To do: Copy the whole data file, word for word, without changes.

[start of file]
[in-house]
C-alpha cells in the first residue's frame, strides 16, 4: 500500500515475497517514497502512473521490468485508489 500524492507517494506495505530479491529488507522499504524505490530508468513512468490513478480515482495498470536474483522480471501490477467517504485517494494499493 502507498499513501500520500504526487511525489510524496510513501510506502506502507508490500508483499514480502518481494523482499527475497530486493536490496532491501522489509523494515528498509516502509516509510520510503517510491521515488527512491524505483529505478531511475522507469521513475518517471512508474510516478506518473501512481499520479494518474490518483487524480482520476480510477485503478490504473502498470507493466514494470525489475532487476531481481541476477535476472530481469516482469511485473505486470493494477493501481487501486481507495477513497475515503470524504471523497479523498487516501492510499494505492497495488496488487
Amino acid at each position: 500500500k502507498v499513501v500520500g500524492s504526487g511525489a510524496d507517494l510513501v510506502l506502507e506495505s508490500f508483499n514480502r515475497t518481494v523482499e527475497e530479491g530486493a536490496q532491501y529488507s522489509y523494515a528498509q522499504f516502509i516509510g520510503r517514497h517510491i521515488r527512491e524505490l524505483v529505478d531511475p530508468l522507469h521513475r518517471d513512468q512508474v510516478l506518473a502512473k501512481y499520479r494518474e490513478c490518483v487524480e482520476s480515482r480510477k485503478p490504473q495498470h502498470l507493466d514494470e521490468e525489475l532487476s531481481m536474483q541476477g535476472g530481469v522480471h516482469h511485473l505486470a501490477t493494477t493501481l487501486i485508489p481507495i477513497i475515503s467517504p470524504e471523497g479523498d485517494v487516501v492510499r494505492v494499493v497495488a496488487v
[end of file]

[in-house]
C-alpha cells in the first residue's frame, strides 16, 4: 500500500515475497517514497502512473521490468485508489 500524492507517494506495505530479491529488507522499504524505490530508468513512468490513478480515482495498470536474483522480471501490477467517504485517494494499493 502507498499513501500520500504526487511525489510524496510513501510506502506502507508490500508483499514480502518481494523482499527475497530486493536490496532491501522489509523494515528498509516502509516509510520510503517510491521515488527512491524505483529505478531511475522507469521513475518517471512508474510516478506518473501512481499520479494518474490518483487524480482520476480510477485503478490504473502498470507493466514494470525489475532487476531481481541476477535476472530481469516482469511485473505486470493494477493501481487501486481507495477513497475515503470524504471523497479523498487516501492510499494505492497495488496488487
Amino acid at each position: 500500500k502507498v499513501v500520500g500524492s504526487g511525489a510524496d507517494l510513501v510506502l506502507e506495505s508490500f508483499n514480502r515475497t518481494v523482499e527475497e530479491g530486493a536490496q532491501y529488507s522489509y523494515a528498509q522499504f516502509i516509510g520510503r517514497h517510491i521515488r527512491e524505490l524505483v529505478d531511475p530508468l522507469h521513475r518517471d513512468q512508474v510516478l506518473a502512473k501512481y499520479r494518474e490513478c490518483v487524480e482520476s480515482r480510477k485503478p490504473q495498470h502498470l507493466d514494470e521490468e525489475l532487476s531481481m536474483q541476477g535476472g530481469v522480471h516482469h511485473l505486470a501490477t493494477t493501481l487501486i485508489p481507495i477513497i475515503s467517504p470524504e471523497g479523498d485517494v487516501v492510499r494505492v494499493v497495488a496488487v